If vice-chancellors were to now bend and snap against their principles (however much I might disagree with whatever they are), it would set a dangerous precedent that students are legitimate pawns to take advantage of in industrial disputes. And we are not.
Ben Dolbear
Southampton

I am about to sit my GCSEs. I am surrounded by many bright young women every day, some who excel in examinations and others who do not. However, one thing we all have in common is our strong feelings towards standardised testing. Every year thousands of 15/16-year-olds are forced to sit GCSEs. What education ministers do not realise is the harm this pressure causes young people. It leads to high stress levels, a loss of interest in education and, in many cases, mental health problems: approximately one in 10 children have them.

I have seen the harmful effects of this robotic exam system which leaves no room for creativity. We need students to feel that there is more to life than exam grades. This can be achieved by encouraging universities to look at the whole person rather than just grades, and to value experiences and extracurriculars, like the US education system. The most successful people did not get straight A*s.

The exams should also lend themselves to all kinds of students, not simply those with the ability to memorise, testing true intelligence rather than artificial intelligence. We are growing up in an age of robots; surely we should be raising humans who can do what robots cannot do: be creative. The government should scrap GCSEs and focus on A-levels – maybe if the school system did not burn so many people out, then people would stay on. At least ministers should realise that, as Einstein (the cleverest of them all) said: “Everyone is a genius. But if you judge a fish on its ability to climb a tree, it will live its whole life believing it is stupid.”
Romy McCarthy
London

Join the debate – email guardian.letters@theguardian.com

Read more Guardian letters – click here to visit gu.com/letters

Students on how they are getting a raw deal | Letters

I am an MA student on the journalism course at Birkbeck, University of London, fighting for compensation for lectures lost due to the staff strike. We paid £3,000 last term for services that were not provided. I wrote to the master of the university, David Latchman, about this and received no reply. I then wrote to the registrar and got this back: “Your tuition fees contribute towards your entire learning experience and are not directly linked to specific contact or teaching hours. Your tuition fees also cover infrastructure such as buildings, library and IT.” How can it possibly be stated that my entire learning experience is not diminished by a lack of lectures?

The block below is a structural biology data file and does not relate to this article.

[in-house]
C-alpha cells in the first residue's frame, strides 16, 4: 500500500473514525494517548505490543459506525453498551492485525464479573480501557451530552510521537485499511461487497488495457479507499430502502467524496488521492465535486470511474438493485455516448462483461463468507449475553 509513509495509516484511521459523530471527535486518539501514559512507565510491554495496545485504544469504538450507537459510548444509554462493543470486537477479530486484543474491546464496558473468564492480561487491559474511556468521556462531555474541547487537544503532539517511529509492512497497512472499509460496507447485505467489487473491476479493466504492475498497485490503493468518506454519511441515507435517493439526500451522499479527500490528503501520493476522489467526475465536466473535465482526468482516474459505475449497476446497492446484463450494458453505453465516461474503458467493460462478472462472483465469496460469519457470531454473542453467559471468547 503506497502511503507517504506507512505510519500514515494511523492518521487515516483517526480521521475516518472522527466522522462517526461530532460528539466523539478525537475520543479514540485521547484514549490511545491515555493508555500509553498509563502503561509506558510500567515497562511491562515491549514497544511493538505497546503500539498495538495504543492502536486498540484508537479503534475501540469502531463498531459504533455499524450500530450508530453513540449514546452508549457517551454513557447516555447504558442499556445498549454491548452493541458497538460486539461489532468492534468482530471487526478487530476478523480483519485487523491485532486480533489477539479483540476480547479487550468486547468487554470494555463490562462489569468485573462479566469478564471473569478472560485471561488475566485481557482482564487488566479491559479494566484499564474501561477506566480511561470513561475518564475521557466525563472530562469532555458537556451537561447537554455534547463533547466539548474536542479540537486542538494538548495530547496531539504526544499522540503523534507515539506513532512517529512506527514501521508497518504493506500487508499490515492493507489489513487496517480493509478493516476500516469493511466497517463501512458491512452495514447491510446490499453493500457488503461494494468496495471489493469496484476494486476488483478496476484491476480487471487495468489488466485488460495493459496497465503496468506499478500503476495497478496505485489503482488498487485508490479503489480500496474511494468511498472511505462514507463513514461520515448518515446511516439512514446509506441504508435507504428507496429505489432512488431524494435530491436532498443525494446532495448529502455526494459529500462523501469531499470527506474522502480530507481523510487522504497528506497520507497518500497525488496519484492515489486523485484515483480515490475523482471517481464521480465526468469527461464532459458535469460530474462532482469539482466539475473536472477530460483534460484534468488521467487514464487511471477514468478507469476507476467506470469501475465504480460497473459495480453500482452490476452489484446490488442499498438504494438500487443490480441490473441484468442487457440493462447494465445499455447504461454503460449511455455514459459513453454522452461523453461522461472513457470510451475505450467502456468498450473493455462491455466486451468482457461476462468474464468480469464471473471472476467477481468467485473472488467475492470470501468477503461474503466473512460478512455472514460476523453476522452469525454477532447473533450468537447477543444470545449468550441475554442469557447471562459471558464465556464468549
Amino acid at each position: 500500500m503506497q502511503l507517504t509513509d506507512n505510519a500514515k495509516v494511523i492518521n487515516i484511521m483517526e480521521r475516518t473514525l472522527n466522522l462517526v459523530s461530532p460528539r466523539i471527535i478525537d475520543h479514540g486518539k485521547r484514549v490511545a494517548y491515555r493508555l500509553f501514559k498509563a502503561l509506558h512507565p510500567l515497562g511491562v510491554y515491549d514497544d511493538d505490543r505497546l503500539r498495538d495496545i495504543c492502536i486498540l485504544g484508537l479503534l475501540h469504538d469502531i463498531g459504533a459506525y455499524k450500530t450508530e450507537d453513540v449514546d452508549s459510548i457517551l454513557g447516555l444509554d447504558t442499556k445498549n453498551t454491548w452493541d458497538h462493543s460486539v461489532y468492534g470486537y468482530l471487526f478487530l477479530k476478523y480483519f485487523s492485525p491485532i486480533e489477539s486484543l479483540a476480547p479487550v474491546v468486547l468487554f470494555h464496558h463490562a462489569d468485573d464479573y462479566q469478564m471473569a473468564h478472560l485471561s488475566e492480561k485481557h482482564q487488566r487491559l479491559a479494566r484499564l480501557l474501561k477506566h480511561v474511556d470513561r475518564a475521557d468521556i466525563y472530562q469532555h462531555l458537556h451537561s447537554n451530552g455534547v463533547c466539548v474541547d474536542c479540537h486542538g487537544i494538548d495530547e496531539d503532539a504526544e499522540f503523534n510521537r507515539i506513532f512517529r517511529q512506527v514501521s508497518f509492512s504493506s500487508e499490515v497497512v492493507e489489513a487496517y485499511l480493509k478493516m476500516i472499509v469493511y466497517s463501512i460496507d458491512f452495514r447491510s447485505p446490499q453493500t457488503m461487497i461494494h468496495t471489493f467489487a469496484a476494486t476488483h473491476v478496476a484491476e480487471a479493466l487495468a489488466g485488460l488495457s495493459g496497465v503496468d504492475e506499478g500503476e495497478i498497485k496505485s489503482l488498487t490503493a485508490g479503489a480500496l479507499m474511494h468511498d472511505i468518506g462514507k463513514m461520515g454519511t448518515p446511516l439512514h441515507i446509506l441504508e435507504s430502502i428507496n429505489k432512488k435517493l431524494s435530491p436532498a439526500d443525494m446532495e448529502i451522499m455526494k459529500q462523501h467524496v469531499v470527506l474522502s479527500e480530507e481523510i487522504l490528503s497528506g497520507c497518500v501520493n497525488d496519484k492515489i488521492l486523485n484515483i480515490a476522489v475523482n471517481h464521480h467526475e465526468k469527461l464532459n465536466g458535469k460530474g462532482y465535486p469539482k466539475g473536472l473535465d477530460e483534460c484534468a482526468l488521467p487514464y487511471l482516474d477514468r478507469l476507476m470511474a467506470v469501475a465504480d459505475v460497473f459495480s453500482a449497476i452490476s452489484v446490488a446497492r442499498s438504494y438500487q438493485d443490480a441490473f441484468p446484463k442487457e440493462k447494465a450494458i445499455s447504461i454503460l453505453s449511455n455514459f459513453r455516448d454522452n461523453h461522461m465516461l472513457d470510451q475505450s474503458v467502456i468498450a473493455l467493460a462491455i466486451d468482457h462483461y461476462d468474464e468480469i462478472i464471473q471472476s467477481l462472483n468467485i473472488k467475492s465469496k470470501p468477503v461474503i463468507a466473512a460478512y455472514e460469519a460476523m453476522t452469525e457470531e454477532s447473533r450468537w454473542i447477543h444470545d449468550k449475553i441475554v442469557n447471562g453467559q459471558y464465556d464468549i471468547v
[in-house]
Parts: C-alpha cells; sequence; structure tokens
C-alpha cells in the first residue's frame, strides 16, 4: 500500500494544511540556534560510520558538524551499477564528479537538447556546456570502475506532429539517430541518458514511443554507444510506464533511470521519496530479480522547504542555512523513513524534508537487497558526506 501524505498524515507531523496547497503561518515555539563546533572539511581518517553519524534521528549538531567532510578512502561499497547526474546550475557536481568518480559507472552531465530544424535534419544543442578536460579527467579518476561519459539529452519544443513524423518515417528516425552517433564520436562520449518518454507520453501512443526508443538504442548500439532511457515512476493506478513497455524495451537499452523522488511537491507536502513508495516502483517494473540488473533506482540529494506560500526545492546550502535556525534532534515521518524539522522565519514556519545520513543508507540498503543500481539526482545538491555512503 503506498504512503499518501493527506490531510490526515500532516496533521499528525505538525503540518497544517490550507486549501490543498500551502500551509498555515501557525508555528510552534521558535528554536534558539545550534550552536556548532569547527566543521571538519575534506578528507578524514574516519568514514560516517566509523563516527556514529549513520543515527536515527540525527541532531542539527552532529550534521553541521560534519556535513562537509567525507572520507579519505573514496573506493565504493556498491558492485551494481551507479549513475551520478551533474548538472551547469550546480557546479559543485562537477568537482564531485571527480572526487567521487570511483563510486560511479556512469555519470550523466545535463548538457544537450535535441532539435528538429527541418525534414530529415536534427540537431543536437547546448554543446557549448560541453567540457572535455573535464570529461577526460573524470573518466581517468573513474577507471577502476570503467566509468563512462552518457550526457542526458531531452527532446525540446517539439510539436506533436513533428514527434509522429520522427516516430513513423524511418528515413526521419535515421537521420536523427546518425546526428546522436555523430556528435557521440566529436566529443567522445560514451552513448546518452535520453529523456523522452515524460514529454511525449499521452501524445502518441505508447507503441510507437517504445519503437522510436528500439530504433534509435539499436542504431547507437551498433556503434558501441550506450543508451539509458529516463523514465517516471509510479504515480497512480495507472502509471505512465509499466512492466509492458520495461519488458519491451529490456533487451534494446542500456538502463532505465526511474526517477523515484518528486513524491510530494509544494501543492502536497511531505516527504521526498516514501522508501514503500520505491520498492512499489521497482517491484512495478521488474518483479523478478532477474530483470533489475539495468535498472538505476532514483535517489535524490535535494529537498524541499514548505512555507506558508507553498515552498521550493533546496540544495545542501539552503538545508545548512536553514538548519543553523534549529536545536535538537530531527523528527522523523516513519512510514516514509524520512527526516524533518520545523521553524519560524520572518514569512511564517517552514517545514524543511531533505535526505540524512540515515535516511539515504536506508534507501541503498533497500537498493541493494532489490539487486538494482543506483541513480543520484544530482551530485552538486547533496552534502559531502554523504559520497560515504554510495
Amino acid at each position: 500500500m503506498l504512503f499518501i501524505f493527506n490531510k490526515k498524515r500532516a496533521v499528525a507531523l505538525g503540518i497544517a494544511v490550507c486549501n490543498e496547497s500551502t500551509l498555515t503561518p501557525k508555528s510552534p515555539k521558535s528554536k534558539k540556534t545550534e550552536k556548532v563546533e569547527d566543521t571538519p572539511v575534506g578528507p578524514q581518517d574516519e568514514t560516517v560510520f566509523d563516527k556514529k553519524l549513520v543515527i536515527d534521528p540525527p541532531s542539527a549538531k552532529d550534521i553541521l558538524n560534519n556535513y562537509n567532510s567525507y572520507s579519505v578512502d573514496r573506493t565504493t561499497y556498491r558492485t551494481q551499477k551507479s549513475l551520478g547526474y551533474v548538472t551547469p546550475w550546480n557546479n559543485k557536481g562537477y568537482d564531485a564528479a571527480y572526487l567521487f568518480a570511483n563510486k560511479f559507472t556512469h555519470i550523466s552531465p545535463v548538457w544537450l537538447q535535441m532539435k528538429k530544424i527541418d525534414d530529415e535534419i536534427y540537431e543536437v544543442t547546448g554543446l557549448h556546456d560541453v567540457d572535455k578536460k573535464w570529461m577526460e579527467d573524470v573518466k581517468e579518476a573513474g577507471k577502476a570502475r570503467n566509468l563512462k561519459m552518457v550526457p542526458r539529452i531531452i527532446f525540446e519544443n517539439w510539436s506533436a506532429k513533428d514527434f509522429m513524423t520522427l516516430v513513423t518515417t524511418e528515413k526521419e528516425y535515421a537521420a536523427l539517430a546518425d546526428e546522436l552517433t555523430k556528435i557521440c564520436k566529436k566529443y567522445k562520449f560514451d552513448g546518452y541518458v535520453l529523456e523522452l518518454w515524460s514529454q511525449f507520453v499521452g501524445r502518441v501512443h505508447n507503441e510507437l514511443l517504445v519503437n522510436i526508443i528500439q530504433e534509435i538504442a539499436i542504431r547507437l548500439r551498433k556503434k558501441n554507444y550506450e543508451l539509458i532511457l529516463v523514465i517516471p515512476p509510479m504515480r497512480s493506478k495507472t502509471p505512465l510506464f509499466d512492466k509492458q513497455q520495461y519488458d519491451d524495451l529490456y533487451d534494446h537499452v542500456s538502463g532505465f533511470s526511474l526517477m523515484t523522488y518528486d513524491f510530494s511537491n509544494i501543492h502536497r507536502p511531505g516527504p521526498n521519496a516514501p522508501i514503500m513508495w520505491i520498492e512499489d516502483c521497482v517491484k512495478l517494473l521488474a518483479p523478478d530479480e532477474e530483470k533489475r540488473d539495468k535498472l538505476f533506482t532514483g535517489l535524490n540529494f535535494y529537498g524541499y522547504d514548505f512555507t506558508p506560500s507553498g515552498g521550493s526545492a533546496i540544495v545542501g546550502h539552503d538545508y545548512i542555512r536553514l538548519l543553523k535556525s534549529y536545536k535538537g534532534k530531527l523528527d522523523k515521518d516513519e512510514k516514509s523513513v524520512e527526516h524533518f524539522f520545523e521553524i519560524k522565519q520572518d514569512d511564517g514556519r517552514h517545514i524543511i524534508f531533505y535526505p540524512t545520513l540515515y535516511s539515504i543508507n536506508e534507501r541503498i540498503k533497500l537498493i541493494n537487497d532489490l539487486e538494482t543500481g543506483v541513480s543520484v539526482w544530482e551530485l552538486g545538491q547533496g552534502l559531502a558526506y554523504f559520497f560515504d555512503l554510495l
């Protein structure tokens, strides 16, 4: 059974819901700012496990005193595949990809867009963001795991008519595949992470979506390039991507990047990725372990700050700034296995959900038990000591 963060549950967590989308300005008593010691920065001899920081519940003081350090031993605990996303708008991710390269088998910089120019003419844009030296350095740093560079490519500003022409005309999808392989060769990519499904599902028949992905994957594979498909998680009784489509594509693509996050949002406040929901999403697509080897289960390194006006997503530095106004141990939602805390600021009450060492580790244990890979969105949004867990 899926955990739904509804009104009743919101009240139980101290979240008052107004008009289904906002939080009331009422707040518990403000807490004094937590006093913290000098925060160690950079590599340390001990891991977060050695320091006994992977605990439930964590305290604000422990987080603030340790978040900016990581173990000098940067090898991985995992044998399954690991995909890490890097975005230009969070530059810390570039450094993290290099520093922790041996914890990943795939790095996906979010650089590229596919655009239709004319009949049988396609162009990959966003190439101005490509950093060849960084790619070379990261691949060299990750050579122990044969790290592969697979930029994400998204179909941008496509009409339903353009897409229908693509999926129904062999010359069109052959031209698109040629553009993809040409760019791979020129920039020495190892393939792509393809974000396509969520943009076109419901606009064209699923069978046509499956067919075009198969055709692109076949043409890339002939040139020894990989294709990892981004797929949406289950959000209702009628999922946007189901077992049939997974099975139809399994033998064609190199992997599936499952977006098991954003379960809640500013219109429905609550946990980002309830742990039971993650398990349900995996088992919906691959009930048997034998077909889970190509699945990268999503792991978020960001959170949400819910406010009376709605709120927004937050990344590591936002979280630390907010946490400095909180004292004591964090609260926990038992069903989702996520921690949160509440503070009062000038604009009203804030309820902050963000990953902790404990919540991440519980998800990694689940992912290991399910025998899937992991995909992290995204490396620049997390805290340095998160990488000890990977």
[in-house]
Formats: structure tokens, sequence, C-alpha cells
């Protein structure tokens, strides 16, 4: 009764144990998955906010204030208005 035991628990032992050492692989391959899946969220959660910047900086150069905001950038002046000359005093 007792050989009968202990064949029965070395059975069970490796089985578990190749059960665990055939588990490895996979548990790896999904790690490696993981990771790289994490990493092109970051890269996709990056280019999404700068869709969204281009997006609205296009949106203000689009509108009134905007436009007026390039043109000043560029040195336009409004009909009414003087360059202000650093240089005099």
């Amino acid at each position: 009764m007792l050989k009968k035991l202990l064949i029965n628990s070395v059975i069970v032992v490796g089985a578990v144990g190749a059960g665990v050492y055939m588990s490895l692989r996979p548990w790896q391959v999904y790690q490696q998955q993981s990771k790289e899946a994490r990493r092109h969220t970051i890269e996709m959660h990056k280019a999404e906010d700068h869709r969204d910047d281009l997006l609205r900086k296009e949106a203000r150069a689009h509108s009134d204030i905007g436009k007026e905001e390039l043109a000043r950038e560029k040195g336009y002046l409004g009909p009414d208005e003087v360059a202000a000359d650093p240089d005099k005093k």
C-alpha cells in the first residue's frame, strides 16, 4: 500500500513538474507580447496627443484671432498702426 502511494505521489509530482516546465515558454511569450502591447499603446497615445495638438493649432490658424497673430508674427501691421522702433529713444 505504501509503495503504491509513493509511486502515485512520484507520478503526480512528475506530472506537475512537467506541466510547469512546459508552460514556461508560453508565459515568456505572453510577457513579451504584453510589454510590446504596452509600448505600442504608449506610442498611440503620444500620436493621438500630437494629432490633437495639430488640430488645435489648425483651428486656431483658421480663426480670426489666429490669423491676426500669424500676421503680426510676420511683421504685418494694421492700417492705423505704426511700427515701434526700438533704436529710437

The university have taken my money and banked what they have not paid the lecturers, it seems. We have been told that the strike may affect lectures for the first two weeks of next term and could be ongoing. I have just been asked to pay my fees for the summer term. I don’t intend to throw more money at the university unless I get a promise of compensation if the strike is ongoing. I wonder if I’ll be thrown off the course?
Katrina Allen
London

As a student of English at the University of Southampton, I have been affected by the recent decision by the UCU that called for all of my lecturers to strike with the aim of retaining a favourable pension deal. At the end of my four-year course, I will have racked up debts in excess of £54,000, a sum that will increase at a rate of interest of approximately 6% (why didn’t I ask the banks for a loan instead?). I understand that lecturers are feeling frustrated about their pension cut, especially when the pay of the vice-chancellor of my university is £433,000. This is a perfectly legitimate concern. But without trying to mount a pedestal of moral authority, I would not be going on strike were I a lecturer. The work that goes into the six hours of lectures and seminars that I am entitled to each week is admirable. Oh, and the one hour per week during which I am able to arrange a 10-minute meeting with my tutor to discuss my progress.

If this was back in the days of free tuition, I might even have joined the staff on the picket lines. But unfortunately, I wasn’t born in the same decade as my baby-boomer parents, and I am paying £9,250 per annum for tuition alone. I hope that the lecturers don’t win this battle.

If vice-chancellors were to now bend and snap against their principles (however much I might disagree with whatever they are), it would set a dangerous precedent that students are legitimate pawns to take advantage of in industrial disputes. And we are not.
Ben Dolbear
Southampton